OpenJDK's browser plugin still has known security problems which are exploitable. I am afraid your system is much more vulnerable by using a default OpenJDK installation than it ever would be by using an embedded runtime. But of course, it is your system and your decision.
Dangerous statement (just saw it because I'm facing the same issue):
>> I'd rather have a new, open, and unlockable door than an old, closed, and locked door."  
>>Personally, I prefer the locked door.
1) unlockable is wrong. OpenJDK is stricter on implementing security standards (set by Oracle!) than Oracle itself. The new settings 'ask about anything not signed' - why yes, OpenJDK has been doing it ...
2) locked door. Yes, with closed source you see a locked door, but can't really check if the hinges are all in prime condition and thus cannot be used to break it open
3) locked door. Yes. But you also don't know who the hell has extra keys for *that* locked door.
Sorry, but you did not understand what I was saying at all. The "open door" is  the browser plugin that is installed (in your browser) by default. It is not a matter of Oracle Java vs OpenJDK (or closed source vs open source) but a matter of default (global) installation (no matter which distribution) vs embedded JRE. With an embedded JRE, the browser plugin is not installed (in your browser) and thus it is not possible to leverage its security problems to break into your system. (It just happened that in OP's case, the default installation is an OpenJDK installation.)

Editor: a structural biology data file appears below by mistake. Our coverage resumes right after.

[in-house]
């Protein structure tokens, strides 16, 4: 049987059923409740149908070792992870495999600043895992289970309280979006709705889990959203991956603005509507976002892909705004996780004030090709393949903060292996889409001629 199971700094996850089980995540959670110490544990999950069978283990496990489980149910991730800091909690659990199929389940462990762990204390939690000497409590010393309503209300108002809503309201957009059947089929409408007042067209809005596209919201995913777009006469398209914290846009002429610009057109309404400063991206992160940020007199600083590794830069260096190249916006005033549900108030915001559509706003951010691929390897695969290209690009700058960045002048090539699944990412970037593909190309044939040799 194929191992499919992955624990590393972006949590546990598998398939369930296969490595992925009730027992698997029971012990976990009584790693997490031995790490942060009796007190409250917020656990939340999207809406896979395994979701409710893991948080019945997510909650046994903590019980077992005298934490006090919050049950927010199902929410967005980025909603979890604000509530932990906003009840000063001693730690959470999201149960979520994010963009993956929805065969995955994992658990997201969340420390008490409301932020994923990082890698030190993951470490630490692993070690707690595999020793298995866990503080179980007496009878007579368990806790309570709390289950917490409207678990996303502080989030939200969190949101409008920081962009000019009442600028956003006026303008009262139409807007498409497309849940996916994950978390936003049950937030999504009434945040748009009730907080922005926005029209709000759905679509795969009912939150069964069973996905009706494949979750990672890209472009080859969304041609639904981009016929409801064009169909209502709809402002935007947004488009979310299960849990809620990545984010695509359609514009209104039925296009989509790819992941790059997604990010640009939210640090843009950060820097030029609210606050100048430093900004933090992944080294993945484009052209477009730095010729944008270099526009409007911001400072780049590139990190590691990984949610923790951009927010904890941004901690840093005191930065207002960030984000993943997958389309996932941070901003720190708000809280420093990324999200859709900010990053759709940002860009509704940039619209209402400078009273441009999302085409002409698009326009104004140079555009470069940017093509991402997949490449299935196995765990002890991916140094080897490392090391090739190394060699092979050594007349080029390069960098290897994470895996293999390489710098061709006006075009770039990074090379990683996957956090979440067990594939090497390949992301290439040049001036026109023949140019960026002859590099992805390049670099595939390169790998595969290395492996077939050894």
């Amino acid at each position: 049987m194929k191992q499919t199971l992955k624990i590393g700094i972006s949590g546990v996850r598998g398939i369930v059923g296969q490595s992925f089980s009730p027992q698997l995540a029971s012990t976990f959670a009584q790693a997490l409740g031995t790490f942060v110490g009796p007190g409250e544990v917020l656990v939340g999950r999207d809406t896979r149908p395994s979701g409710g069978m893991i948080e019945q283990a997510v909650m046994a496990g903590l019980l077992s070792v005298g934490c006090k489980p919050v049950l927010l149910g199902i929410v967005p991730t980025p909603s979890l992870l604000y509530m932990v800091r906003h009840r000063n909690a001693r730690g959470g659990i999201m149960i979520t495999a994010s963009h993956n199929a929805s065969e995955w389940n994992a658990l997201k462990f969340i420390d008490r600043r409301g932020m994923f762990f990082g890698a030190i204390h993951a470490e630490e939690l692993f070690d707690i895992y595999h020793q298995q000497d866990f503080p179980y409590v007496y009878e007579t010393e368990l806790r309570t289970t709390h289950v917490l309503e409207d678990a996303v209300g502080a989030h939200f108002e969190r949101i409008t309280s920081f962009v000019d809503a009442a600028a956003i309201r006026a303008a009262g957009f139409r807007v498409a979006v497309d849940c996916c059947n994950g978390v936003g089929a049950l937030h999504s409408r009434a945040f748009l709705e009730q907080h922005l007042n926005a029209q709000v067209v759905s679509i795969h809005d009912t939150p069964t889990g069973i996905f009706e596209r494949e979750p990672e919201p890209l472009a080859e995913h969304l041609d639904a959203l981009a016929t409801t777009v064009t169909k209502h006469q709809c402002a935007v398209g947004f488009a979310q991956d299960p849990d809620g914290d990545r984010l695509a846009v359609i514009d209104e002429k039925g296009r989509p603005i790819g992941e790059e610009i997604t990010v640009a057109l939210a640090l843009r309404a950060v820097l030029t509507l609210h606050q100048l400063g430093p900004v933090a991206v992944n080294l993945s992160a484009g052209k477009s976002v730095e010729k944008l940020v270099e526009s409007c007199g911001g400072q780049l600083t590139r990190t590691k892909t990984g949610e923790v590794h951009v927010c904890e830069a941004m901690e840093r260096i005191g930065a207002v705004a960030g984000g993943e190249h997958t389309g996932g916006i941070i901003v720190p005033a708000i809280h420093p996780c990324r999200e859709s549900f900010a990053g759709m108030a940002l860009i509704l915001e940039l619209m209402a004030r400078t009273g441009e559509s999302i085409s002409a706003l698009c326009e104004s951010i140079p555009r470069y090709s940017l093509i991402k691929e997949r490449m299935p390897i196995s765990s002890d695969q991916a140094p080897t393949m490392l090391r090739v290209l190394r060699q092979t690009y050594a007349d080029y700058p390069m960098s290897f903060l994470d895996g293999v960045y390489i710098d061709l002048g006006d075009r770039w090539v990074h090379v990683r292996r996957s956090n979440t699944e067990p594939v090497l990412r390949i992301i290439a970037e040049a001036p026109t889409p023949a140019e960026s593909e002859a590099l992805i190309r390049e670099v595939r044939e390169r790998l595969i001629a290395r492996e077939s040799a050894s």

Did you make any progress with this?

I'm now pretty sure that this issue is indeed related to some components from Jide.

So please do me a favor and release a proper yed with an updated Jide version. I'm pretty sure that this will fix this issue.
I have edited your comment because what you did is a violation of the yEd Software License Agreement. Please don't do that.

That said, we are planning to upgrade to JIDE 3.5.6 with the next yEd release. However, we have not yet decided on a release date for the next version.
JIDE updated to version 3.5.6 as of yEd 3.11.1.
0 votes
So I am facing the same issue,

and used the linux-alternatives system to point javaws to my Oracle-Java Installation.

Thus I downloaded the yed.jnlp (from todays version), and ran a

javaws yed.jnlp

Java-Oracle starts up (build 1.7.0_25-b15), the 'Starting applications...' dialog/window popps up, Oracle is asking me if I am sure I want to run this software (I do *not* set the 'do not show this again' field), I choose "run"